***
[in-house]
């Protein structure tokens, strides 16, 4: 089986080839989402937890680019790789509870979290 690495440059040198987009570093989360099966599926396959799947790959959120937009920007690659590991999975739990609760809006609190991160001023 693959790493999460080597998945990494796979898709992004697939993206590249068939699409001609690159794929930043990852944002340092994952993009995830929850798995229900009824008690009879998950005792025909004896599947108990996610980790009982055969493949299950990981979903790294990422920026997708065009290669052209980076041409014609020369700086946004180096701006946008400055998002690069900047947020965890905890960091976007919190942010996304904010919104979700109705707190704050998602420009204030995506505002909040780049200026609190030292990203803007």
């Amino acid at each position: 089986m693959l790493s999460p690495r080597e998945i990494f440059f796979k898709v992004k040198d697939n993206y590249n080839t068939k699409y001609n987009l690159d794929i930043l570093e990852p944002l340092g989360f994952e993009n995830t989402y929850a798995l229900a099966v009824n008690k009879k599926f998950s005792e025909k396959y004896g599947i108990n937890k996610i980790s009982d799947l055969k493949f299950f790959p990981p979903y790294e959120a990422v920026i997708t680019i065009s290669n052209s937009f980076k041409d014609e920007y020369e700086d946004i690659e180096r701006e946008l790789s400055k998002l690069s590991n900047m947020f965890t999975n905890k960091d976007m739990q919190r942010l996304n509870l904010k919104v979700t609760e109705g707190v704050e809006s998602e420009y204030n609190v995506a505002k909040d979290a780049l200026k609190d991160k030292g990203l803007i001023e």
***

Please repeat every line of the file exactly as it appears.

[in-house]
């Protein structure tokens, strides 16, 4: 089986080839989402937890680019790789509870979290 690495440059040198987009570093989360099966599926396959799947790959959120937009920007690659590991999975739990609760809006609190991160001023 693959790493999460080597998945990494796979898709992004697939993206590249068939699409001609690159794929930043990852944002340092994952993009995830929850798995229900009824008690009879998950005792025909004896599947108990996610980790009982055969493949299950990981979903790294990422920026997708065009290669052209980076041409014609020369700086946004180096701006946008400055998002690069900047947020965890905890960091976007919190942010996304904010919104979700109705707190704050998602420009204030995506505002909040780049200026609190030292990203803007």
């Amino acid at each position: 089986m693959l790493s999460p690495r080597e998945i990494f440059f796979k898709v992004k040198d697939n993206y590249n080839t068939k699409y001609n987009l690159d794929i930043l570093e990852p944002l340092g989360f994952e993009n995830t989402y929850a798995l229900a099966v009824n008690k009879k599926f998950s005792e025909k396959y004896g599947i108990n937890k996610i980790s009982d799947l055969k493949f299950f790959p990981p979903y790294e959120a990422v920026i997708t680019i065009s290669n052209s937009f980076k041409d014609e920007y020369e700086d946004i690659e180096r701006e946008l790789s400055k998002l690069s590991n900047m947020f965890t999975n905890k960091d976007m739990q919190r942010l996304n509870l904010k919104v979700t609760e109705g707190v704050e809006s998602e420009y204030n609190v995506a505002k909040d979290a780049l200026k609190d991160k030292g990203l803007i001023e």